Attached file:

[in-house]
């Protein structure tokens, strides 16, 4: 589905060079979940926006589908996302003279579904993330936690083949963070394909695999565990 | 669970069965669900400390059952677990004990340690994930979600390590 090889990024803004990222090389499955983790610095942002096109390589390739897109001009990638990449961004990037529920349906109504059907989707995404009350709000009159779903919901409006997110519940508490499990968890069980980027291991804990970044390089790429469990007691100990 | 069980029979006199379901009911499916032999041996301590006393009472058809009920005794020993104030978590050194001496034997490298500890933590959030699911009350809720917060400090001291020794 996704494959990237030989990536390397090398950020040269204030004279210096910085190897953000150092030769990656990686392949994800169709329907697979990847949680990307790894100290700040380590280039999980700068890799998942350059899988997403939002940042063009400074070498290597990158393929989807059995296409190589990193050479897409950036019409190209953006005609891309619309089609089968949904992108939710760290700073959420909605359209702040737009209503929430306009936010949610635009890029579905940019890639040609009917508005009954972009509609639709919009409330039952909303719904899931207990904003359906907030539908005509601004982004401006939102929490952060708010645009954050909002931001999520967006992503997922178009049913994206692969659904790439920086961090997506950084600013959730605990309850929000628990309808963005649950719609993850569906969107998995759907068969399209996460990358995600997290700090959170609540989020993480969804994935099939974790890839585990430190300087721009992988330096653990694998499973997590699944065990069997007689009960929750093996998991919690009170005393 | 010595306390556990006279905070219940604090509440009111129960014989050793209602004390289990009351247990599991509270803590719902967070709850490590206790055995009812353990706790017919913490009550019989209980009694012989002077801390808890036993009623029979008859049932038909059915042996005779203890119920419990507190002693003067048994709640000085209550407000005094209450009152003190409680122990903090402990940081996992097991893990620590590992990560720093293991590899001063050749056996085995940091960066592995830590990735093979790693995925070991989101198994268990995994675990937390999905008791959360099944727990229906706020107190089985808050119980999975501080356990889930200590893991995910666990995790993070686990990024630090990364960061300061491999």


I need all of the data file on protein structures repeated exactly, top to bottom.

[in-house]
């Protein structure tokens, strides 16, 4: 589905060079979940926006589908996302003279579904993330936690083949963070394909695999565990 | 669970069965669900400390059952677990004990340690994930979600390590 090889990024803004990222090389499955983790610095942002096109390589390739897109001009990638990449961004990037529920349906109504059907989707995404009350709000009159779903919901409006997110519940508490499990968890069980980027291991804990970044390089790429469990007691100990 | 069980029979006199379901009911499916032999041996301590006393009472058809009920005794020993104030978590050194001496034997490298500890933590959030699911009350809720917060400090001291020794 996704494959990237030989990536390397090398950020040269204030004279210096910085190897953000150092030769990656990686392949994800169709329907697979990847949680990307790894100290700040380590280039999980700068890799998942350059899988997403939002940042063009400074070498290597990158393929989807059995296409190589990193050479897409950036019409190209953006005609891309619309089609089968949904992108939710760290700073959420909605359209702040737009209503929430306009936010949610635009890029579905940019890639040609009917508005009954972009509609639709919009409330039952909303719904899931207990904003359906907030539908005509601004982004401006939102929490952060708010645009954050909002931001999520967006992503997922178009049913994206692969659904790439920086961090997506950084600013959730605990309850929000628990309808963005649950719609993850569906969107998995759907068969399209996460990358995600997290700090959170609540989020993480969804994935099939974790890839585990430190300087721009992988330096653990694998499973997590699944065990069997007689009960929750093996998991919690009170005393 | 010595306390556990006279905070219940604090509440009111129960014989050793209602004390289990009351247990599991509270803590719902967070709850490590206790055995009812353990706790017919913490009550019989209980009694012989002077801390808890036993009623029979008859049932038909059915042996005779203890119920419990507190002693003067048994709640000085209550407000005094209450009152003190409680122990903090402990940081996992097991893990620590590992990560720093293991590899001063050749056996085995940091960066592995830590990735093979790693995925070991989101198994268990995994675990937390999905008791959360099944727990229906706020107190089985808050119980999975501080356990889930200590893991995910666990995790993070686990990024630090990364960061300061491999």